Walks in the southern sections of the park range from short 1.8km return walks to multi-day hikes. The Jatbula Trail is a 62km, one-way trek from Katherine Gorge to Leliyn (Edith Falls); bookings are required and need to be made far in advance due to popularity. For all the longer walks that follow the gorge, be sure to be prepared with food and water and start your walk early; the heat can be very draining! Luckily there are water tanks at various points along the way. The gorge itself is awe-inspiring, so if you do only one walk, make it the Baruwei Loop to the lookout; you will not be disappointed!

Beautiful Katherine Gorge (Nitmiluk)

For our visit, we decided to do the full day hike out to Lilly Ponds. In hindsight it was a bit long for a day trip but still worthwhile (especially since there was still water at Lilly Ponds for a quick cool down). The terrain is challenging (a lot of up and down) and the path sometimes difficult to follow; therefore, this track should only be completed by confident hikers. Pat’s Lookout was a highlight on the way out; we skipped Southern Rockhole, which is meant to be a spectacular waterfall but only flows during the wet season.

Pat’s Lookout makes a great spot to stop for a rest

On our return journey from Lilly Ponds, we opted for the inland route as much as possible as it was easier and shorter. Even though we had an early start and were fairly constantly on the move, we still only made it back as the sun was starting to set thanks to the shorter days of winter. If we were to do our time in southern Nitmiluk again, we would splurge on either the boat cruise or the kayak tour to appreciate the gorge from below.

Lilly Ponds, still full from a great wet season

Unless you’re one of those forward planners who booked a spot on the Jatbula Trail, to get to Leliyn/Edith Falls you will have to drive a short 60ish kilometres north from Katherine. The campground at Edith Falls, especially during the dry season, is notoriously busy and hard to get into. Most of the time people have to line up outside the campground first thing in the morning, and once they’ve reached the maximum number of campers, the gates are closed – and this usually happens by 10am. However, there is a wonderful free camp only 10km out of the park as long as you’re self-sufficient, with a nice little river running alongside. To us it’s much more pleasant that being crammed in with a bunch of other campers, as long as you don’t mind forgoing the facilities. We incidentally ended up spending a week here, as Darwin went into a Covid lockdown just a couple days before we were due to arrive. We can’t complain though; it made a great place to sit back and wait out the lockdown, which luckily was only a few days.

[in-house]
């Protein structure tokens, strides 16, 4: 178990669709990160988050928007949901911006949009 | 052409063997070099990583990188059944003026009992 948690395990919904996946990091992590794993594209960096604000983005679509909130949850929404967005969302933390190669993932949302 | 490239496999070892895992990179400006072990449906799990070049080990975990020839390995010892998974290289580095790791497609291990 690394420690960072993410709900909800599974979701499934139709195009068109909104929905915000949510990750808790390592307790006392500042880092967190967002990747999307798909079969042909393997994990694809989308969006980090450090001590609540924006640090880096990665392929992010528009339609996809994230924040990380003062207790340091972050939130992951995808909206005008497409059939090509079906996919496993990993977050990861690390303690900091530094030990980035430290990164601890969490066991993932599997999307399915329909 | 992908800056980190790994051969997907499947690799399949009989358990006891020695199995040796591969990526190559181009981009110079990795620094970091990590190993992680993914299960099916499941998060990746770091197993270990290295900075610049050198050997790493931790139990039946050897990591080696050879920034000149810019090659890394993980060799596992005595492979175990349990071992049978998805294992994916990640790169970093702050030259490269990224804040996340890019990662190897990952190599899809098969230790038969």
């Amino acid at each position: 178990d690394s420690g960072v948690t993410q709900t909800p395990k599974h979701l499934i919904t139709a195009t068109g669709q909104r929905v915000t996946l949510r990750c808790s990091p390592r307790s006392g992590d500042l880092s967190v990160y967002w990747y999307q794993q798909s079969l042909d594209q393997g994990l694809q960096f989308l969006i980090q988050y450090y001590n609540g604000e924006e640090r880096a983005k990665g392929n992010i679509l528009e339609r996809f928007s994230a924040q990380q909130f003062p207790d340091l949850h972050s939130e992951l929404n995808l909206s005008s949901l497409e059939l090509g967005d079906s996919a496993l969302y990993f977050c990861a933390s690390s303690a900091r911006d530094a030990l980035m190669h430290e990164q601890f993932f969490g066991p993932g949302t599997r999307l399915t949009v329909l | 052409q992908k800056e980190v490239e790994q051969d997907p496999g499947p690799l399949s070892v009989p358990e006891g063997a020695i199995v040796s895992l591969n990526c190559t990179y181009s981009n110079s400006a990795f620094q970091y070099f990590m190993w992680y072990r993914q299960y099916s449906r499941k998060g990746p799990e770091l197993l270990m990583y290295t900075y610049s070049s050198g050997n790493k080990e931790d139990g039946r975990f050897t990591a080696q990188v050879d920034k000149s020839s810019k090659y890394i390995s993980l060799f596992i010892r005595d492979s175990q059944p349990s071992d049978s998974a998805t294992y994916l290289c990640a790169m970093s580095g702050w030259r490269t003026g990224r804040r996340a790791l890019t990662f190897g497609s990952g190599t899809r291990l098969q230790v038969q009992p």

Once here, there are several options to get your waterhole fix, just don’t forget your pool noodle – it is a massive swimming hole! The most easily accessible is the lower pool of Edith Falls, which is only a short and flat walk from the carpark.

View of lower Edith Falls from lookout

If you’re up for a bit of exercise, there is a loop trail that will take you up to a couple lookouts and an upper pool, which is usually significantly less busy than the lower pool.

Upper Edith Falls

Lastly, if you’re up for a bit more exercise, you can do the 9km return hike along what is the last leg of the Jatbula Trail to Sweetwater Pool, where you’re very likely to have this lovely swimming hole to yourself. There’s also a great grassed picnic area next to the carpark, complete with gas BBQs and tables, or a cafe for those less organised.

A cascade on the way to Sweetwater Pool


Further north from Edith Falls, just south of Pine Creek, is a turn-off for Umbrawarra Gorge. A fairly good unsealed road will lead to a small campground with limited spots for smaller setups. The walk to the start of the gorge is a level 1km, then from there it’s wading, swimming, and/or rock-hopping depending on the water levels. Earlier in the dry season is best, as the waters recede and become stagnant as the season goes on. There is a women’s only Indigenous area at the top of the gorge; check out the signage at the start of the walk for more information.

As you can see, there’s a lot more to the trip between Kununurra and Darwin than simply highway. And it’s just a small intro to all the amazing adventures on offer in the Top End!